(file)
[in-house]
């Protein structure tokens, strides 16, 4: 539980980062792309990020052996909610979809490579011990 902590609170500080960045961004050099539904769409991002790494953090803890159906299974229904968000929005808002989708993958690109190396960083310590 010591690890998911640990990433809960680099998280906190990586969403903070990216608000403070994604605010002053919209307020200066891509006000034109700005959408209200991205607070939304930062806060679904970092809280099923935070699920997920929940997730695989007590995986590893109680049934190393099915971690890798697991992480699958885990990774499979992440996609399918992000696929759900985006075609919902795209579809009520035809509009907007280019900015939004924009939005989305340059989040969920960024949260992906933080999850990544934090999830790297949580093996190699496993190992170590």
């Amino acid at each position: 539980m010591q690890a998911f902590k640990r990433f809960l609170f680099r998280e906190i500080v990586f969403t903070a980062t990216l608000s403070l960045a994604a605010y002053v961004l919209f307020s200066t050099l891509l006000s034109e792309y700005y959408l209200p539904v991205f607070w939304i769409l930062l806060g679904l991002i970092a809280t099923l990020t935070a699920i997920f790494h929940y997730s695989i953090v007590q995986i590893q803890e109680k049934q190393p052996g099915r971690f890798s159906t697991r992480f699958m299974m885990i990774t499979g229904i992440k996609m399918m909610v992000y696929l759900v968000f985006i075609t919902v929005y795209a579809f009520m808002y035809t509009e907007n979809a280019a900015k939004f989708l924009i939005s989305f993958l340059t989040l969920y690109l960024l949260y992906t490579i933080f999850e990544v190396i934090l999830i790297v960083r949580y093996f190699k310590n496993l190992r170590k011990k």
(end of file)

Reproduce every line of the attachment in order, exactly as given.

[in-house]
């Protein structure tokens, strides 16, 4: 539980980062792309990020052996909610979809490579011990 902590609170500080960045961004050099539904769409991002790494953090803890159906299974229904968000929005808002989708993958690109190396960083310590 010591690890998911640990990433809960680099998280906190990586969403903070990216608000403070994604605010002053919209307020200066891509006000034109700005959408209200991205607070939304930062806060679904970092809280099923935070699920997920929940997730695989007590995986590893109680049934190393099915971690890798697991992480699958885990990774499979992440996609399918992000696929759900985006075609919902795209579809009520035809509009907007280019900015939004924009939005989305340059989040969920960024949260992906933080999850990544934090999830790297949580093996190699496993190992170590």
């Amino acid at each position: 539980m010591q690890a998911f902590k640990r990433f809960l609170f680099r998280e906190i500080v990586f969403t903070a980062t990216l608000s403070l960045a994604a605010y002053v961004l919209f307020s200066t050099l891509l006000s034109e792309y700005y959408l209200p539904v991205f607070w939304i769409l930062l806060g679904l991002i970092a809280t099923l990020t935070a699920i997920f790494h929940y997730s695989i953090v007590q995986i590893q803890e109680k049934q190393p052996g099915r971690f890798s159906t697991r992480f699958m299974m885990i990774t499979g229904i992440k996609m399918m909610v992000y696929l759900v968000f985006i075609t919902v929005y795209a579809f009520m808002y035809t509009e907007n979809a280019a900015k939004f989708l924009i939005s989305f993958l340059t989040l969920y690109l960024l949260y992906t490579i933080f999850e990544v190396i934090l999830i790297v960083r949580y093996f190699k310590n496993l190992r170590k011990k």